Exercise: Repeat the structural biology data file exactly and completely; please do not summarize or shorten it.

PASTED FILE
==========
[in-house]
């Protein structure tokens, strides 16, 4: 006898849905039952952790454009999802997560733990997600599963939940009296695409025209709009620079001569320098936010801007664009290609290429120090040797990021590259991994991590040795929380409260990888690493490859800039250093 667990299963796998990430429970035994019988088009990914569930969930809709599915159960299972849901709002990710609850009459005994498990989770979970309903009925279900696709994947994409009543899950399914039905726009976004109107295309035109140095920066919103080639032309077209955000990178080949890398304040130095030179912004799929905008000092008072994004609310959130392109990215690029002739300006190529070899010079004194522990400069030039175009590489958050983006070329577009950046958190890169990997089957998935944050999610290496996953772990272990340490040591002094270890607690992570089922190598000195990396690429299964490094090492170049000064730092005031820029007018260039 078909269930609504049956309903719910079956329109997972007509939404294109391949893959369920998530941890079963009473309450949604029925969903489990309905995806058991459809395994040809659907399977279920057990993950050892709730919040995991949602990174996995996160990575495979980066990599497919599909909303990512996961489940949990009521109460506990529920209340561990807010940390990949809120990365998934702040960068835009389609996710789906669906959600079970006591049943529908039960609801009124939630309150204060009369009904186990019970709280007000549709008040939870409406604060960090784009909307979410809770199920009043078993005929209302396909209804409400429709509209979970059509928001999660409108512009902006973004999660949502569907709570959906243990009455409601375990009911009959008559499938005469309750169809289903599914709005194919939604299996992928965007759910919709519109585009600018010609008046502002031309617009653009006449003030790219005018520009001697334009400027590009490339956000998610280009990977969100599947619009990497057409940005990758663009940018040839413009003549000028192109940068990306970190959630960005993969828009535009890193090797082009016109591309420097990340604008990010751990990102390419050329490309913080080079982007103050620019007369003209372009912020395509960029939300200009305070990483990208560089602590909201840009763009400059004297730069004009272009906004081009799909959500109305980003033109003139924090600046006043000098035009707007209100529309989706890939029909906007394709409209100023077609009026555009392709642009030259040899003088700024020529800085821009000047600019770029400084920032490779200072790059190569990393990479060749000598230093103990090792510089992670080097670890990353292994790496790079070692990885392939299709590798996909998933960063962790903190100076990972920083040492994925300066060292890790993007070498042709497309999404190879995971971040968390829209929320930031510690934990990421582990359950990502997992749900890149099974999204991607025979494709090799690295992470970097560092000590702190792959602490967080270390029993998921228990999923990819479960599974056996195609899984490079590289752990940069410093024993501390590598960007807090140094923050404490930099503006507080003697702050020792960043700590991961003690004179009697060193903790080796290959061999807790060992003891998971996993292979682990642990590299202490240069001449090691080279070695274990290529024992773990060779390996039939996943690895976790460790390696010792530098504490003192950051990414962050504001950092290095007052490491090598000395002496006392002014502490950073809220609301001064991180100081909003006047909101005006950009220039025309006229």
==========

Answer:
[in-house]
């Protein structure tokens, strides 16, 4: 006898849905039952952790454009999802997560733990997600599963939940009296695409025209709009620079001569320098936010801007664009290609290429120090040797990021590259991994991590040795929380409260990888690493490859800039250093 667990299963796998990430429970035994019988088009990914569930969930809709599915159960299972849901709002990710609850009459005994498990989770979970309903009925279900696709994947994409009543899950399914039905726009976004109107295309035109140095920066919103080639032309077209955000990178080949890398304040130095030179912004799929905008000092008072994004609310959130392109990215690029002739300006190529070899010079004194522990400069030039175009590489958050983006070329577009950046958190890169990997089957998935944050999610290496996953772990272990340490040591002094270890607690992570089922190598000195990396690429299964490094090492170049000064730092005031820029007018260039 078909269930609504049956309903719910079956329109997972007509939404294109391949893959369920998530941890079963009473309450949604029925969903489990309905995806058991459809395994040809659907399977279920057990993950050892709730919040995991949602990174996995996160990575495979980066990599497919599909909303990512996961489940949990009521109460506990529920209340561990807010940390990949809120990365998934702040960068835009389609996710789906669906959600079970006591049943529908039960609801009124939630309150204060009369009904186990019970709280007000549709008040939870409406604060960090784009909307979410809770199920009043078993005929209302396909209804409400429709509209979970059509928001999660409108512009902006973004999660949502569907709570959906243990009455409601375990009911009959008559499938005469309750169809289903599914709005194919939604299996992928965007759910919709519109585009600018010609008046502002031309617009653009006449003030790219005018520009001697334009400027590009490339956000998610280009990977969100599947619009990497057409940005990758663009940018040839413009003549000028192109940068990306970190959630960005993969828009535009890193090797082009016109591309420097990340604008990010751990990102390419050329490309913080080079982007103050620019007369003209372009912020395509960029939300200009305070990483990208560089602590909201840009763009400059004297730069004009272009906004081009799909959500109305980003033109003139924090600046006043000098035009707007209100529309989706890939029909906007394709409209100023077609009026555009392709642009030259040899003088700024020529800085821009000047600019770029400084920032490779200072790059190569990393990479060749000598230093103990090792510089992670080097670890990353292994790496790079070692990885392939299709590798996909998933960063962790903190100076990972920083040492994925300066060292890790993007070498042709497309999404190879995971971040968390829209929320930031510690934990990421582990359950990502997992749900890149099974999204991607025979494709090799690295992470970097560092000590702190792959602490967080270390029993998921228990999923990819479960599974056996195609899984490079590289752990940069410093024993501390590598960007807090140094923050404490930099503006507080003697702050020792960043700590991961003690004179009697060193903790080796290959061999807790060992003891998971996993292979682990642990590299202490240069001449090691080279070695274990290529024992773990060779390996039939996943690895976790460790390696010792530098504490003192950051990414962050504001950092290095007052490491090598000395002496006392002014502490950073809220609301001064991180100081909003006047909101005006950009220039025309006229």